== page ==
Does your child need speech therapy?

The Academy Award-winning movie The King’s Speech thrust the issue of speech and language problems into the spotlight. And many parents would know of, or even have, kids who’ve seemed to have a speech or language disorder.

But how do you know when your child needs to see a speech pathologist  – and what exactly do they do to help?

Speech pathologists assess and treat difficulties in:

  • speech (pronunciation)
  • language (understanding and using words and sentences)
  • stuttering
  • literacy (reading and writing)
  • social skills
  • listening and auditory processing
  • voice
  • swallowing

Warning signs of speech or language problems

Adelaide speech pathologist Liberty Gates says most parents will instinctively know if their child has speech or language problems. “They may notice that their child is falling behind the others in playgroup, or having trouble communicating and understanding.  These are usually reliable signs that a child could have a speech or language disorder,” she says.

Liberty has a checklist to help parents work out if their child needs to see a speech pathologist. She says you should refer any child if:

  • you or other people are having difficulty understanding your child
  • people think your child is younger than they are because of the way he speaks
  • your child is being teased or showing frustration because of the way he talks
  • your child is using fewer words than other children his age
  • your child stutters
  • your child’s interactions or play seems unusual or inappropriate
  • your child is struggling with reading or writing
  • there is a diagnosis that could affect speech or language such as hearing loss, auditory processing disorder, autism spectrum disorder or developmental delay

With little children, it can be hard to judge. All children develop at different rates and, for some, moving from babbling to full, well pronounced and grammatically correct sentences is a slow and challenging process that takes time

“What you want to see is your child’s speech constantly improving, and by around the age of three most people should be able to understand a lot of what they say – and the child should be able to understand other people,” Liberty says.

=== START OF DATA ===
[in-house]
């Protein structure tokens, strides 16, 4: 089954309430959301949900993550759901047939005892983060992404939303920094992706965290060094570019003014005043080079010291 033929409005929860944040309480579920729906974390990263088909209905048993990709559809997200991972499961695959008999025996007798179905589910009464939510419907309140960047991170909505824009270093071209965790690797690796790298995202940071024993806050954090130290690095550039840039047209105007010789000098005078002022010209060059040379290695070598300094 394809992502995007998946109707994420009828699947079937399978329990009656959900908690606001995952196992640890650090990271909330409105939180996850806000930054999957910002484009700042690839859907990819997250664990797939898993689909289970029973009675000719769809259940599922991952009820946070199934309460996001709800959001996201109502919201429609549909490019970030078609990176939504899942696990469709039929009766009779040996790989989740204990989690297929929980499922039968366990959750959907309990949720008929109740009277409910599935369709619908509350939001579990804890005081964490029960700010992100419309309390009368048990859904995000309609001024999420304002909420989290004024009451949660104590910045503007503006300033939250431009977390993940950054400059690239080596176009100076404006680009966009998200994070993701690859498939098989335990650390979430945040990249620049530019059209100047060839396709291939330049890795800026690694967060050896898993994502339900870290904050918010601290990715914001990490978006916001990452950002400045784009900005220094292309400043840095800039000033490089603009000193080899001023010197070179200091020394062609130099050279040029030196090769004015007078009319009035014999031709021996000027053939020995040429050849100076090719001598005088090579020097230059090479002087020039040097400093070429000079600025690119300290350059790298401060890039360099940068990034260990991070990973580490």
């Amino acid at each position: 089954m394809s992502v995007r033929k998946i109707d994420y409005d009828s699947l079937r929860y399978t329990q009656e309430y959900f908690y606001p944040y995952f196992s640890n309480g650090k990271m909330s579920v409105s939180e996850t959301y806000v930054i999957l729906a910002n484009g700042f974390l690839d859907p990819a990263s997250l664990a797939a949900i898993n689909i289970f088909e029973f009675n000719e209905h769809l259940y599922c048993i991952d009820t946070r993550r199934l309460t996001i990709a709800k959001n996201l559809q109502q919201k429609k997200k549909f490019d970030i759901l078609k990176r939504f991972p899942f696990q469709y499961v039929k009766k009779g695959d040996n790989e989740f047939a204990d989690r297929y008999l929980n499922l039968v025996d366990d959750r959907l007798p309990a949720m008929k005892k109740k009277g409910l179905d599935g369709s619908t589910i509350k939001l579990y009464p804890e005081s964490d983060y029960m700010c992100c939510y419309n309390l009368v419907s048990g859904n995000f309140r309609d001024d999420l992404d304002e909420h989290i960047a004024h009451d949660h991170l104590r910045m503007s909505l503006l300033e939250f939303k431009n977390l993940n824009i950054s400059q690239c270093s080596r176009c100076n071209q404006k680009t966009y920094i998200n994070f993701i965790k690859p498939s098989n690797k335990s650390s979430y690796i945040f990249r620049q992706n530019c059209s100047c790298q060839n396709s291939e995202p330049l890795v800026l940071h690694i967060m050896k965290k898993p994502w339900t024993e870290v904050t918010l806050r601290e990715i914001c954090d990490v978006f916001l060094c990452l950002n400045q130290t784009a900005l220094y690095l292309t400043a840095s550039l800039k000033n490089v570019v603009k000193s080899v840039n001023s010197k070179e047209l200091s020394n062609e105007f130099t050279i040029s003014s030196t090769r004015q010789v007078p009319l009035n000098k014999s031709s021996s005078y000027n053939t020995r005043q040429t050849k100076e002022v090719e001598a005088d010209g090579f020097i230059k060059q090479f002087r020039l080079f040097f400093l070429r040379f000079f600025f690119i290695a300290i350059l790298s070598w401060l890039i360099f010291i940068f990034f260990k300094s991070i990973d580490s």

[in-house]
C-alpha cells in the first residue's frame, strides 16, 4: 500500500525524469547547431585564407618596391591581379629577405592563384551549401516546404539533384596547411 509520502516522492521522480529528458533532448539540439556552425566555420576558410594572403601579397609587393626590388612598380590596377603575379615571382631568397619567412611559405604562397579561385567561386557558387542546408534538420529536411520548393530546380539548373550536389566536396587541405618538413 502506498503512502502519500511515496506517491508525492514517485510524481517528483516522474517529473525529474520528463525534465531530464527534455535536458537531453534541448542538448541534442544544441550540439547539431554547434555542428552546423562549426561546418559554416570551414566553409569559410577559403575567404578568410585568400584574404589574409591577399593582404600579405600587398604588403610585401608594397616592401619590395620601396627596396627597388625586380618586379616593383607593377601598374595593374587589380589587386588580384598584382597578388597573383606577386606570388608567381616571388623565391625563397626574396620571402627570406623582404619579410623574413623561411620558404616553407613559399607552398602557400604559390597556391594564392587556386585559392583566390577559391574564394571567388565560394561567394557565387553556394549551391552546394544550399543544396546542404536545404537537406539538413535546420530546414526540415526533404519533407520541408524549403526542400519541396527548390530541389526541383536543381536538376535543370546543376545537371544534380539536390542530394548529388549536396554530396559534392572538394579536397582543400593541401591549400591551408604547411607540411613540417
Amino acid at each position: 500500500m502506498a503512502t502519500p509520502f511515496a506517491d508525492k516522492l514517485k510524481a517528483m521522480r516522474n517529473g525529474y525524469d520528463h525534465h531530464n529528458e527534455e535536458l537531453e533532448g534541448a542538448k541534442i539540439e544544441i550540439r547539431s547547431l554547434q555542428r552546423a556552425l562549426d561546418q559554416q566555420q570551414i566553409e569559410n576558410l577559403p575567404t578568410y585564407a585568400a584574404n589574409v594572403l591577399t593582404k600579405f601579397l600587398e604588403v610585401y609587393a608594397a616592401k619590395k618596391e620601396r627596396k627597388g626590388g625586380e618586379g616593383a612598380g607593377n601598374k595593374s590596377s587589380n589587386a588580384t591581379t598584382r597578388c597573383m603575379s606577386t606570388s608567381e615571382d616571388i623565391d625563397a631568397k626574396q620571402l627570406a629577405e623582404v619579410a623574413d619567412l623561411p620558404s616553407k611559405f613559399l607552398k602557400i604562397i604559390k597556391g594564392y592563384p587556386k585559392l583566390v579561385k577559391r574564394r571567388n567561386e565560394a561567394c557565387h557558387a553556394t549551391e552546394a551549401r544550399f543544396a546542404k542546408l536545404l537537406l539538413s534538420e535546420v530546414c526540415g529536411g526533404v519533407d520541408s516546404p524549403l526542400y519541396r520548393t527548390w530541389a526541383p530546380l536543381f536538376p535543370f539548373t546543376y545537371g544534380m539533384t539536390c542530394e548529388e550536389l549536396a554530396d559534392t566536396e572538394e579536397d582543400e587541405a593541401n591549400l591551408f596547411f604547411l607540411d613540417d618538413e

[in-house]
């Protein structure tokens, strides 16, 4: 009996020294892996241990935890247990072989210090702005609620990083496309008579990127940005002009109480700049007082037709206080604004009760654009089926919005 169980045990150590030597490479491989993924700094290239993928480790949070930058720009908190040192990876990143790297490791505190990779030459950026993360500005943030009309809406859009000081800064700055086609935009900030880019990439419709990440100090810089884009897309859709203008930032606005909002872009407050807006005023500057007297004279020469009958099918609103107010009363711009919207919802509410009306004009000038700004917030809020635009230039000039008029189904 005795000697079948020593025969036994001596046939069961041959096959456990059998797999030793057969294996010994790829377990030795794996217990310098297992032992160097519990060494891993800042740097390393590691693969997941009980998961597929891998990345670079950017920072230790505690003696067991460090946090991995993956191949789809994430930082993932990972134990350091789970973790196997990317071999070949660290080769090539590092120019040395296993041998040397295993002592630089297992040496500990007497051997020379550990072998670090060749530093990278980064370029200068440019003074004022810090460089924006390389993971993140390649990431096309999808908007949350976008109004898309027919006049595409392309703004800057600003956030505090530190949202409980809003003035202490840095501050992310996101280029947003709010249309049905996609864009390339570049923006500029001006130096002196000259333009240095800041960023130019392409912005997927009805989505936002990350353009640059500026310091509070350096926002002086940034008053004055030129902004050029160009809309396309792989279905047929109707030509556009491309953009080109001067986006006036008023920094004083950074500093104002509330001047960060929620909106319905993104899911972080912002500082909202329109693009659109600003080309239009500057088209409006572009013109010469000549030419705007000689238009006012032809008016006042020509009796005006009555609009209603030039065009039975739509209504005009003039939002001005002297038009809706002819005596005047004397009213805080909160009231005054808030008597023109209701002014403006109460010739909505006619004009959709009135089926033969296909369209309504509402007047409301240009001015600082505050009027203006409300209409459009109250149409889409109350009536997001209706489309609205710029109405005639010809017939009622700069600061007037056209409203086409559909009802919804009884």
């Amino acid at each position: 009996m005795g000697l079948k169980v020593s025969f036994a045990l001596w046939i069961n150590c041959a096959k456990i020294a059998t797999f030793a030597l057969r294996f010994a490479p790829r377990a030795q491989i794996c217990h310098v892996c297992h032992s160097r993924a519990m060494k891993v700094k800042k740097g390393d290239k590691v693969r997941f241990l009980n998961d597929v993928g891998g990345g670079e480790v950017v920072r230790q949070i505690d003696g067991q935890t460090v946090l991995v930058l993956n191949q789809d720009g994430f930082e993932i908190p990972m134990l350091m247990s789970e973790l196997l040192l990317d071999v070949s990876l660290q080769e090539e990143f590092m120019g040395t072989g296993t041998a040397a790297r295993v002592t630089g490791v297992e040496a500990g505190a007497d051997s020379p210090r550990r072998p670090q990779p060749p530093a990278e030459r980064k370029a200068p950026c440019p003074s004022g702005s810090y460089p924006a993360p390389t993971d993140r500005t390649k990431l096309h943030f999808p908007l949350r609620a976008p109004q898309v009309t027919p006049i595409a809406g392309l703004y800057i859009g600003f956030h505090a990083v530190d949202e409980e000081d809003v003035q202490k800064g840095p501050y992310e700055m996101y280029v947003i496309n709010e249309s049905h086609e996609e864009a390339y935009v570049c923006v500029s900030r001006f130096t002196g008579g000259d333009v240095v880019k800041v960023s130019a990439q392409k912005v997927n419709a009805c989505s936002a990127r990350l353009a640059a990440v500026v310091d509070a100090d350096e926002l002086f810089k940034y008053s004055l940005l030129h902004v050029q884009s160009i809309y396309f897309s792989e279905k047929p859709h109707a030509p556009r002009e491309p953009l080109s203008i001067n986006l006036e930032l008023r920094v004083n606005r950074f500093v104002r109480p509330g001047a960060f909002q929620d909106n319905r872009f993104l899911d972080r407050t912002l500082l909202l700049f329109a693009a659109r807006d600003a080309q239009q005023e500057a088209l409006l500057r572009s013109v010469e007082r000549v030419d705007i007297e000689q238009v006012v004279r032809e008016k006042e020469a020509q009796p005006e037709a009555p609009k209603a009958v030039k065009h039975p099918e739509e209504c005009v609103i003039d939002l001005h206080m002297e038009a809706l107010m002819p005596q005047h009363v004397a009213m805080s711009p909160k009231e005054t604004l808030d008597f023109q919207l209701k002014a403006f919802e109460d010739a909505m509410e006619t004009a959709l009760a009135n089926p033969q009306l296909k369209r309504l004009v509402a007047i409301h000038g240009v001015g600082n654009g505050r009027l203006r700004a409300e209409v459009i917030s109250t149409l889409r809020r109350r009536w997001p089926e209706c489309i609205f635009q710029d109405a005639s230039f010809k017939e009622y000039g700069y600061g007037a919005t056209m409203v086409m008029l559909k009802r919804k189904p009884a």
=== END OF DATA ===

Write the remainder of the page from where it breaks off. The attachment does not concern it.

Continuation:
How your child’s speech and language develops

Here’s a rough guide to how a child’s speech and language skills should be developing:

18 months old

  • Can say ‘no’
  • Uses 10 or more words
  • Understands the names of familiar objects (e.g. ‘doggy’, ‘ball’, ‘bed’, ‘car’)
  • Answers the question “what’s this?”
  • Understands simple commands

Two years old

  • Can use a large variety of consonants
  • Points to some body parts when named
  • Uses two-word combinations (e.g. “more biscuit”, “Daddy gone”)
  • Enjoys listening to stories
  • Can name some pictures in stories
  • Has a vocabulary of at least 50 words
  • Can sing simple songs or nursery rhymes

Three years old

  • Correctly produces the sounds made by the letters p, b, m, w, t, d, n, g, h, y
  • Pronounces the final consonant in a word
  • Is able to follow a two-part instruction (e.g. “Go to the kitchen and get your juice”)
  • Can participate in short conversations
  • Puts three or more words together in a sentence
  • Asks “why?”
  • Can talk about something that happened yesterday or last week
  • Is using basic grammar

Four years old

  • Talks in whole sentences
  • Uses adult-like grammar
  • Asks a lot of questions
  • Answers “who”, “how”, “how many” questions
  • Tells stories you can easily follow
  • Uses language to create imaginative pretend play with others

Five years old

  • Explains how an object can be used
  • Answers ‘when’ and ‘why’ questions
  • Uses language to talk about past and future events
  • Participates in detailed conversations
  • Has little trouble thinking of what to say
  • Is not having too many difficulties learning to read

If your child develops a stutter at any age, early intervention by a speech pathologist is not only highly recommended but has very good results in helping him overcome the problem.

If school aged children show signs of getting frustrated because they’re having trouble understanding or communicating or avoiding talking, it might pay to get a speech pathologist assessment.

Why speech pathology is important

A communication disorder can have a widespread impact on a child’s life that lasts through adulthood. “It can make it hard to communicate in class, affect their academic performance and be socially isolating, even if it’s only a mild disorder,” says Liberty.

Speech Pathology Australia has this example,: “… not being able to say ‘s’, ‘th’ or ‘r’ may be a mild problem for a young boy. However, for a 26-year-old man who wants to become an air traffic controller, these speech errors could make the difference between achieving his goal or failing.

“He may also experience problems in his social life when mixing and talking with others. In short, the way he speaks can make his life very difficult.”

This article was written by Fiona Baker for Kidspot, New Zealand’s best family health resource. Sources include Liberty Gates of Liberty Speech Pathology and Speech Pathology Australia.

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